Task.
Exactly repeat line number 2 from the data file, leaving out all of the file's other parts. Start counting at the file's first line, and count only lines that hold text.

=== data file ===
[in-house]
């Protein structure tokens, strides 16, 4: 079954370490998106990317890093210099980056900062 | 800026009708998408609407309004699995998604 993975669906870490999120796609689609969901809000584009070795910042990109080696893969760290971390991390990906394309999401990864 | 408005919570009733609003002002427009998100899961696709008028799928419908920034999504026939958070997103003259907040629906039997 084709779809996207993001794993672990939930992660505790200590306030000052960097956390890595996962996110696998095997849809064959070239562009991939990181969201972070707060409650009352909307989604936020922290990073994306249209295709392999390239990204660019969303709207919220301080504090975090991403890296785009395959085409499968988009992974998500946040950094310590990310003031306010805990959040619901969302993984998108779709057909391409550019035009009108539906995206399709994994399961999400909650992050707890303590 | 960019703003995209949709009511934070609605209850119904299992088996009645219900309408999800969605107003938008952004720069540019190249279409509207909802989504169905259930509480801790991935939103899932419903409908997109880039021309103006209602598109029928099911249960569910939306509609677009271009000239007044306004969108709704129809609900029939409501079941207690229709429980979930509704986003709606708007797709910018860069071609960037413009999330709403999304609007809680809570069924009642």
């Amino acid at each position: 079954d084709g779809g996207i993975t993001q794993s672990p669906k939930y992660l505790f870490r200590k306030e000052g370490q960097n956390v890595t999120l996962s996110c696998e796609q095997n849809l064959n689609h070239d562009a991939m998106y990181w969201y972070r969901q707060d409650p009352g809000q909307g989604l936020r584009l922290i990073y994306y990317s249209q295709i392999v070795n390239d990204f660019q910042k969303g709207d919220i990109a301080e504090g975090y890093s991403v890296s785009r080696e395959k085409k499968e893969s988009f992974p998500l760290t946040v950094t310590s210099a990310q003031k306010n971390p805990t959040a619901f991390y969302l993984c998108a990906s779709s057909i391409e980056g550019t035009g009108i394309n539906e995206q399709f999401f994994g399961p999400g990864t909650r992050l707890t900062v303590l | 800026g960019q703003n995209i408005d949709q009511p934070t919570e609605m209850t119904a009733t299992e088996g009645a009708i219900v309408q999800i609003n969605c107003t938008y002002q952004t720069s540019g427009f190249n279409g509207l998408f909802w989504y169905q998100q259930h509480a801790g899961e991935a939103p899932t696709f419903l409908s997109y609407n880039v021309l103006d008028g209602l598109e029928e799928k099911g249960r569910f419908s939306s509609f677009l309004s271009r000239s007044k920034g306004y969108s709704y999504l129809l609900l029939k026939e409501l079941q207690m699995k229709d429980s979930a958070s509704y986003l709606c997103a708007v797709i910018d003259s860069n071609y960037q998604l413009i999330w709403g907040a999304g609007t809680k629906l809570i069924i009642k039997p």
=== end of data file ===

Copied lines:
């Protein structure tokens, strides 16, 4: 079954370490998106990317890093210099980056900062 | 800026009708998408609407309004699995998604 993975669906870490999120796609689609969901809000584009070795910042990109080696893969760290971390991390990906394309999401990864 | 408005919570009733609003002002427009998100899961696709008028799928419908920034999504026939958070997103003259907040629906039997 084709779809996207993001794993672990939930992660505790200590306030000052960097956390890595996962996110696998095997849809064959070239562009991939990181969201972070707060409650009352909307989604936020922290990073994306249209295709392999390239990204660019969303709207919220301080504090975090991403890296785009395959085409499968988009992974998500946040950094310590990310003031306010805990959040619901969302993984998108779709057909391409550019035009009108539906995206399709994994399961999400909650992050707890303590 | 960019703003995209949709009511934070609605209850119904299992088996009645219900309408999800969605107003938008952004720069540019190249279409509207909802989504169905259930509480801790991935939103899932419903409908997109880039021309103006209602598109029928099911249960569910939306509609677009271009000239007044306004969108709704129809609900029939409501079941207690229709429980979930509704986003709606708007797709910018860069071609960037413009999330709403999304609007809680809570069924009642």